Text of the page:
Today is School Principals' Day, which is the perfect opportunity to highlight the work that these educational leaders do all year long to support students, teachers and families.
In the Teacher & Principal School Report we surveyed over 4,700 educators—among them 1,027 principals—about the state of equity in education, as well as their views on literacy and independent reading in school.
We found that the majority of principals believe deeply in the importance of literacy and independent reading. Whether at home or in school, both teachers and principals believe in the power of reading in support of students. Ninety-six percent of educators (teachers and principals combined) agree or agree strongly that providing year-round access to books at home is important to enhancing student achievement, and 96% agree or agree strongly that students should have time during the school day to read a book of their choice independently.
Principals also hold strong, positive views around the importance of family involvement in student learning and the need for partnerships between schools and parents. Ninety-nine percent of principals agree/agree strongly that it is important to student success that families be involved in their children's learning, and 97% agree/agree strongly that families and school staff should be equal partners in this effort.
However, in order to do this important work, schools need help. Fifty-seven percent of principals in low-poverty schools and 88% in high-poverty schools say they need help engaging families in support of children's learning.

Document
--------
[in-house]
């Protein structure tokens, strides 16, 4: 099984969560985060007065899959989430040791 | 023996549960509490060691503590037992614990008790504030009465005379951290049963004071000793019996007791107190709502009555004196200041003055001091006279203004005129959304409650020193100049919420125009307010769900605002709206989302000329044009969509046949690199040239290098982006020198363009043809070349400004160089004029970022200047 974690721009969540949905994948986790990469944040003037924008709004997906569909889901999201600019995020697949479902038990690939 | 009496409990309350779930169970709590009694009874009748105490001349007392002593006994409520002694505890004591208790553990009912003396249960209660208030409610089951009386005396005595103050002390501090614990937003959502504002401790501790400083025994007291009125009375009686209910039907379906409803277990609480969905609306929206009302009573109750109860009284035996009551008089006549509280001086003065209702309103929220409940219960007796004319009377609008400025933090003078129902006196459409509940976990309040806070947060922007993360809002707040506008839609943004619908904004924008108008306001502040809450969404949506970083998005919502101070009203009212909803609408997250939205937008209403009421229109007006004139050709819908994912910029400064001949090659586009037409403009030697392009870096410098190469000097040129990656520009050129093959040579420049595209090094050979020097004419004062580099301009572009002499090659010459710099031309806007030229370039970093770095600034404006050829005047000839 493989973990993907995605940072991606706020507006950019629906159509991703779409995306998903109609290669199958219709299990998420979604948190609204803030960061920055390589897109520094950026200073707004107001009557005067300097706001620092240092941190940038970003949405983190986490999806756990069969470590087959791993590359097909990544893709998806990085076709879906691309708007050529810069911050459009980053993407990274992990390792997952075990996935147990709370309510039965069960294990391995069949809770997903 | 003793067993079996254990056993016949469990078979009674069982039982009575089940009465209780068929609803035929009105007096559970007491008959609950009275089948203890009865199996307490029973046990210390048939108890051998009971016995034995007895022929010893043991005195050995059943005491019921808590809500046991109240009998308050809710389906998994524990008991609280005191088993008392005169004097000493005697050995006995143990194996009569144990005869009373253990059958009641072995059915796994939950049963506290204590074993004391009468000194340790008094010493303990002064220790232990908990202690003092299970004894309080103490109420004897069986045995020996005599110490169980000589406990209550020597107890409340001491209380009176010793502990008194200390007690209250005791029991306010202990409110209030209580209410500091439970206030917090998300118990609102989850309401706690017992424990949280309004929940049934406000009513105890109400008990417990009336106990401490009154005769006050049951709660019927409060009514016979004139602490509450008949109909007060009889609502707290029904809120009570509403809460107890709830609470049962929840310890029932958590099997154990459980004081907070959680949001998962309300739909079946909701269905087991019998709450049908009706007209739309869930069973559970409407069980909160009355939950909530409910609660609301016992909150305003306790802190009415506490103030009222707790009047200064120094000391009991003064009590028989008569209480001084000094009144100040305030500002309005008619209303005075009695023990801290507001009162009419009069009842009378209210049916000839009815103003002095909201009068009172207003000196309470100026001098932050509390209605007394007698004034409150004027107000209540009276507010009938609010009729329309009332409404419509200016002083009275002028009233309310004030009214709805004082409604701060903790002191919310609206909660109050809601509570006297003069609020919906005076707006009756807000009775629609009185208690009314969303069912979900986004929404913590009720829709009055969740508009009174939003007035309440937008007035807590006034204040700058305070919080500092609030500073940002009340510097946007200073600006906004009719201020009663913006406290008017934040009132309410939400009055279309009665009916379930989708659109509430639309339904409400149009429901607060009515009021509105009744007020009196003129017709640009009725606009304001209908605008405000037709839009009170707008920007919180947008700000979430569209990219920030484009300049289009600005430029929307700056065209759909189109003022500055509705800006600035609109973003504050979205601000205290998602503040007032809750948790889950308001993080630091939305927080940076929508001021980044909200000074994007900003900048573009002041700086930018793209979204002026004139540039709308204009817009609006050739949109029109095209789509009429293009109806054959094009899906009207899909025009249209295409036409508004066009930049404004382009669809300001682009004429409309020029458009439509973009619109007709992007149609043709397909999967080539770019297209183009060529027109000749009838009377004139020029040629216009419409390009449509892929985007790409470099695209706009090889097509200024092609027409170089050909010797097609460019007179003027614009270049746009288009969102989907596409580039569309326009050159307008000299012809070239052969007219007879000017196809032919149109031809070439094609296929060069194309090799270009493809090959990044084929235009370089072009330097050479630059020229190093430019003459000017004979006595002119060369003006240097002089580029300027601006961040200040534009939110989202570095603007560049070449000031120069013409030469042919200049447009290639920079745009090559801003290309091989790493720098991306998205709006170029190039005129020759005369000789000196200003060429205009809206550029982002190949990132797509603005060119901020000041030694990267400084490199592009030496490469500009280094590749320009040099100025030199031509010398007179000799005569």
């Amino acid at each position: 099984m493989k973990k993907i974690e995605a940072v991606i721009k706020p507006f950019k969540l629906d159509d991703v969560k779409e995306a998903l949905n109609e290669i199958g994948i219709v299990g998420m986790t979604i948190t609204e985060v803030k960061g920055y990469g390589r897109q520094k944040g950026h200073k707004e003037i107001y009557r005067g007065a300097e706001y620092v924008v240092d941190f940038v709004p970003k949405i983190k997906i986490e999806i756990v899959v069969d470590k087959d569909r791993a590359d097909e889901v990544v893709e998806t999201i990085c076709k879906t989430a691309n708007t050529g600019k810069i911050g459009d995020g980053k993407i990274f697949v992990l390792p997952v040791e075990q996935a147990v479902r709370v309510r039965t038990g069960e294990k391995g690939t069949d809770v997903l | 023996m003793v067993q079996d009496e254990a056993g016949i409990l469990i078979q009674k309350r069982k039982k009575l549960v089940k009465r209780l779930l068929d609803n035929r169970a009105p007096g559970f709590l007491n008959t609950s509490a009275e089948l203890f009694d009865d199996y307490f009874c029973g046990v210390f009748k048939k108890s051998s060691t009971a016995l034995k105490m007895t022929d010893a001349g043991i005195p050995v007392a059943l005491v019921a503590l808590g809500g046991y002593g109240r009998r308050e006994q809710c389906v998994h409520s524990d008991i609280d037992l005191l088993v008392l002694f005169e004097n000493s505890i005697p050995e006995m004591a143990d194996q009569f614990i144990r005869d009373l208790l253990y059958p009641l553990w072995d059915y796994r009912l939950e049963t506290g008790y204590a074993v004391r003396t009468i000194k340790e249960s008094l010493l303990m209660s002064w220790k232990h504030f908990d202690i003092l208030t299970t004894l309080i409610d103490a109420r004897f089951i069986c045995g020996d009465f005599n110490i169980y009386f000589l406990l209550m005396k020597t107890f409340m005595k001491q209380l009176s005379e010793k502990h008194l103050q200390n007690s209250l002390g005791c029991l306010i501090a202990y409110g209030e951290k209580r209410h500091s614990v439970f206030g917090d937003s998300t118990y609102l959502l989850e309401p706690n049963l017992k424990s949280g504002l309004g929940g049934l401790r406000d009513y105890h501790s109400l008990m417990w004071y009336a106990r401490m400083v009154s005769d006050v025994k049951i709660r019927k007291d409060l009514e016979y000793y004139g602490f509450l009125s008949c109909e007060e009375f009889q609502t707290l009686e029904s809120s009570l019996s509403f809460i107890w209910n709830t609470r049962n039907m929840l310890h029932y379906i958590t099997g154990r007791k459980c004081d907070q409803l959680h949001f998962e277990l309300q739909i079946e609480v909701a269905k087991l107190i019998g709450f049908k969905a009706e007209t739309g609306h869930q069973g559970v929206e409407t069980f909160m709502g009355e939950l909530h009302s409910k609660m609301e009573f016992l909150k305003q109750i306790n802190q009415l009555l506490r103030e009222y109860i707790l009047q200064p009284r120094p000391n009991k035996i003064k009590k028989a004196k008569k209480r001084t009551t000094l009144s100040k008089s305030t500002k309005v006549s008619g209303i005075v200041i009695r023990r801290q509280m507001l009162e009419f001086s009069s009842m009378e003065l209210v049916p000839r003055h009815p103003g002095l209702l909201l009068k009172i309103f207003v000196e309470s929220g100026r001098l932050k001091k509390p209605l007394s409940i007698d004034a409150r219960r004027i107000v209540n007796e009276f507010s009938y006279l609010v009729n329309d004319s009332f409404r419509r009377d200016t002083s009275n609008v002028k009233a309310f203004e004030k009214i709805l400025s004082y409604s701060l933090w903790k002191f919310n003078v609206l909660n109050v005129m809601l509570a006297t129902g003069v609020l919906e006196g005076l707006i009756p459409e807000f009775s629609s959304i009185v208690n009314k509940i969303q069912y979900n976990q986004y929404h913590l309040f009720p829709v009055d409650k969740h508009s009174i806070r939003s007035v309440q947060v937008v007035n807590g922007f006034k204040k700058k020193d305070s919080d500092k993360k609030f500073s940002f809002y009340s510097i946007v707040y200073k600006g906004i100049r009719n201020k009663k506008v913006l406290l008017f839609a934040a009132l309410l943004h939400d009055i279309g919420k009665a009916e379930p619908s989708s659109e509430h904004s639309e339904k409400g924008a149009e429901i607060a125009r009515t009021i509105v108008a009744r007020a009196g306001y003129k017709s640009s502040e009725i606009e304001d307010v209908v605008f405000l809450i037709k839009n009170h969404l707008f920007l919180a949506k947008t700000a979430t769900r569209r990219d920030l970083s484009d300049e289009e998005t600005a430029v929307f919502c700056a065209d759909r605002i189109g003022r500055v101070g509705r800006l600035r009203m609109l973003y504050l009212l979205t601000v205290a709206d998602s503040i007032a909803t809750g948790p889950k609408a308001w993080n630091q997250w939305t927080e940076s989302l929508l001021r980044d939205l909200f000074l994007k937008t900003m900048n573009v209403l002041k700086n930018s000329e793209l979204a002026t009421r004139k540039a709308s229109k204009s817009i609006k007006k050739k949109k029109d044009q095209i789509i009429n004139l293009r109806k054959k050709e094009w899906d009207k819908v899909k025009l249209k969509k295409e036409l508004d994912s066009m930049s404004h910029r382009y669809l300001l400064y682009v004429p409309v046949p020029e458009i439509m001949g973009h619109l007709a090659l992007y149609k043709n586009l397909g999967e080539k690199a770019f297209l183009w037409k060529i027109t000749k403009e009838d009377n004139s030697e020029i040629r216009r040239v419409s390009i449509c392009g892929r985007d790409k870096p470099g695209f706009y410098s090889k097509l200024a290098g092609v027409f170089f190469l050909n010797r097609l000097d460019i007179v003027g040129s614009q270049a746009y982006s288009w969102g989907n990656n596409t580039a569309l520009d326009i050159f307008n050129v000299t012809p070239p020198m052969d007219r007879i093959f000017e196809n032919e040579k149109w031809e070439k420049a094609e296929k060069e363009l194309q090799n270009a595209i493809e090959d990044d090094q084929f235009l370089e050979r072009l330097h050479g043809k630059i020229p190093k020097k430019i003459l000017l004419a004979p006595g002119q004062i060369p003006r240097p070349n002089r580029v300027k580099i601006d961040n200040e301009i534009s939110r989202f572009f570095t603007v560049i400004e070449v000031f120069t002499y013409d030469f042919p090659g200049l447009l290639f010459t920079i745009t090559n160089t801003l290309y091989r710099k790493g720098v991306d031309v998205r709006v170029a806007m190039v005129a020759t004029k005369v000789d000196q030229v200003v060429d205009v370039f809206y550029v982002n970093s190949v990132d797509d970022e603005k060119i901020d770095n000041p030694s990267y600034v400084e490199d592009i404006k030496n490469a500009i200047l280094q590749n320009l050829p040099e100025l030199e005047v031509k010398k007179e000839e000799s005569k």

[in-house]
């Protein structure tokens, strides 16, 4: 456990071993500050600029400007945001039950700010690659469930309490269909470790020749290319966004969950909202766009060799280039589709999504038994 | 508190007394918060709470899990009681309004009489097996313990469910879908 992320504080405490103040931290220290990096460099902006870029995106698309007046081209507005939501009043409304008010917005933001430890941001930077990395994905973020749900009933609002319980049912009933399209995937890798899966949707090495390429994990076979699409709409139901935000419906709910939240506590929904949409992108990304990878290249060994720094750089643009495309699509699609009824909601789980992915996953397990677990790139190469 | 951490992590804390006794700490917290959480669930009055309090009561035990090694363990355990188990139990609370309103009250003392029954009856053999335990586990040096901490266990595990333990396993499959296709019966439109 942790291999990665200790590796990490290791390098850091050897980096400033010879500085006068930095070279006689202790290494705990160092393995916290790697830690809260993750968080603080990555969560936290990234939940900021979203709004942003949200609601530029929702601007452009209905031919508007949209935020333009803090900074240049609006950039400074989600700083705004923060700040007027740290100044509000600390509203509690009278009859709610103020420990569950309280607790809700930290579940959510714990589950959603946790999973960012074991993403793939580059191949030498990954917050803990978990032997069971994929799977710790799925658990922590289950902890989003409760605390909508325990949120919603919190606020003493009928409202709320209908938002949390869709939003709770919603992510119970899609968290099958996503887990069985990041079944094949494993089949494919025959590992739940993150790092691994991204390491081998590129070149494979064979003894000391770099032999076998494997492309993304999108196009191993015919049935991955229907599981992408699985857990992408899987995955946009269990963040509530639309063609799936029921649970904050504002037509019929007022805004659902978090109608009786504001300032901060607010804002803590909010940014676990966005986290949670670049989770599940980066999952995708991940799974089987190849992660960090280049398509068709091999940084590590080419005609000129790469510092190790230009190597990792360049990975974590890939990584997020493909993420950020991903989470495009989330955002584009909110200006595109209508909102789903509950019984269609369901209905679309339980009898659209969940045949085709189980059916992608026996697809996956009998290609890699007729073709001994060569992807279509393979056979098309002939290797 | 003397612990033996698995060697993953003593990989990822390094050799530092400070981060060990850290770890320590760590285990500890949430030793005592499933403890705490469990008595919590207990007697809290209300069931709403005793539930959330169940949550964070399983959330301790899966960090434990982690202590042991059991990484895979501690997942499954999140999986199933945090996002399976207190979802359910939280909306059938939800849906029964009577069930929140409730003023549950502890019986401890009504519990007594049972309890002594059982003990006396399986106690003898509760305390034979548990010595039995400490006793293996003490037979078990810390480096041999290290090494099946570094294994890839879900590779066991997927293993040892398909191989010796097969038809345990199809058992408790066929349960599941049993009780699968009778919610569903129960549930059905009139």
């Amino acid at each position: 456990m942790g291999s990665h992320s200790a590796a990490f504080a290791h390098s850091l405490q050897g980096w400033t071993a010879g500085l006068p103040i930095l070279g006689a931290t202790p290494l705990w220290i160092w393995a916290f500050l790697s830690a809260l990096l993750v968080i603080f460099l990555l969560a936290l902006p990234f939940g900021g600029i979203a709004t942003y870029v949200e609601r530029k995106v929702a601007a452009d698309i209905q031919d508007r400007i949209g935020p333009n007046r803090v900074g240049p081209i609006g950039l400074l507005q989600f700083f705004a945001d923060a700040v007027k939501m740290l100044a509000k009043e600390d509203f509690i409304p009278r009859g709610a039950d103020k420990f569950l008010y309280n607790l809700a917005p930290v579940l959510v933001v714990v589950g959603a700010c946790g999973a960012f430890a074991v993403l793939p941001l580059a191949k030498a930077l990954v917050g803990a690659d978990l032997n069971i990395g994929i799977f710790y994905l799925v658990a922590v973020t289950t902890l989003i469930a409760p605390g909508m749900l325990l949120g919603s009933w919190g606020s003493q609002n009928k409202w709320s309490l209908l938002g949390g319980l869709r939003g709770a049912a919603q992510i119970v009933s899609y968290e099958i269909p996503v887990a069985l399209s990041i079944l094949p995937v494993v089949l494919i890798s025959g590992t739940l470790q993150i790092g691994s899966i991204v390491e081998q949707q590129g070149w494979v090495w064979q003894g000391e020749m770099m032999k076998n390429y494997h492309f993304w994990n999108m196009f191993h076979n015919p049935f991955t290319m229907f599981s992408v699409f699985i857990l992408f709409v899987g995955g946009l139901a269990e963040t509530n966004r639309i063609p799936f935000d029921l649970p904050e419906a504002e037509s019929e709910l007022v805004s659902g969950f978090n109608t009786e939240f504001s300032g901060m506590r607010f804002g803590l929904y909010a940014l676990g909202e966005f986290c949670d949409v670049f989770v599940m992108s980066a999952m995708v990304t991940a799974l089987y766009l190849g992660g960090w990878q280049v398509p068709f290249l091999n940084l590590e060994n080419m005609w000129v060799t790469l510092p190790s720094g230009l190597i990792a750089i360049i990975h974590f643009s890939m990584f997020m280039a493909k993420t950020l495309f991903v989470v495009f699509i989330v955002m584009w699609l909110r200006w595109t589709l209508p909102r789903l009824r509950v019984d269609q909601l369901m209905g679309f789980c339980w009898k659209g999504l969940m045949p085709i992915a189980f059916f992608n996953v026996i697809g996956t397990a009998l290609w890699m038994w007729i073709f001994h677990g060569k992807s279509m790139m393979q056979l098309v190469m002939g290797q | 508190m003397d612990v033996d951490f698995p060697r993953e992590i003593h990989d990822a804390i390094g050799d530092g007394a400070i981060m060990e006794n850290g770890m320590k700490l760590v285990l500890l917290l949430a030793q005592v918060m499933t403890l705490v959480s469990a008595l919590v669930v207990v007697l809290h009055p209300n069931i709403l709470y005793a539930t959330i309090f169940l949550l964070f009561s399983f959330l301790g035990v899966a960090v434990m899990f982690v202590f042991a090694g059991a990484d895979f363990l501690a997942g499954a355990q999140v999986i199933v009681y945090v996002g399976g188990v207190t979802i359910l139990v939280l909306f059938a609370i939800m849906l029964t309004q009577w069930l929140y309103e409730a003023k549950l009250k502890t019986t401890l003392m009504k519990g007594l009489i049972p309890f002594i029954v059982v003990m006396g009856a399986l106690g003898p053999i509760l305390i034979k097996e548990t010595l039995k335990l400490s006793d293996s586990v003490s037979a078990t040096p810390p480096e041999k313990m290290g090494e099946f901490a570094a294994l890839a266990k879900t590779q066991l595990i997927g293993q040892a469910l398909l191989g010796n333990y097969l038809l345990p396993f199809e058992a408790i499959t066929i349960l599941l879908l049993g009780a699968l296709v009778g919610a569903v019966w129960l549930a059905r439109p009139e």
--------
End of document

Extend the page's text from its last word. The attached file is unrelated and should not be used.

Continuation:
School principals are resourceful when it comes to both supporting their students' learning, and supporting the teachers who work with kids every single day. Sixty percent of principals say that working with community partners to offer services to families is among the most important things to help families be engaged with children’s learning. The partnerships that are in place help address many barriers to learning such as health services, programming outside of the school day, as well as food for students.
School principals are always looking for opportunities to build capacity in their work. One hundred percent of principals agree/agree strongly that they want effective, ongoing professional development. The number-one area in which principals would like PD in the coming year is around strategies for leading and motivating staff.
In addition, many principals are spending their own money to meet students' needs, with principals in high-poverty schools spend about twice as much of their own money than principals in low-poverty schools. Among the types of items principals have purchased for school, classroom or student use: food and snacks (79%), school or office decorations (75%), supplies (like notebooks, binders, etc.) (65%), and clothing for students (64%).
Of course, for most principals, it's all about the kids. Ninety-nine percent of school principals agree/agree strongly that interacting with students is the most satisfying part of the school day.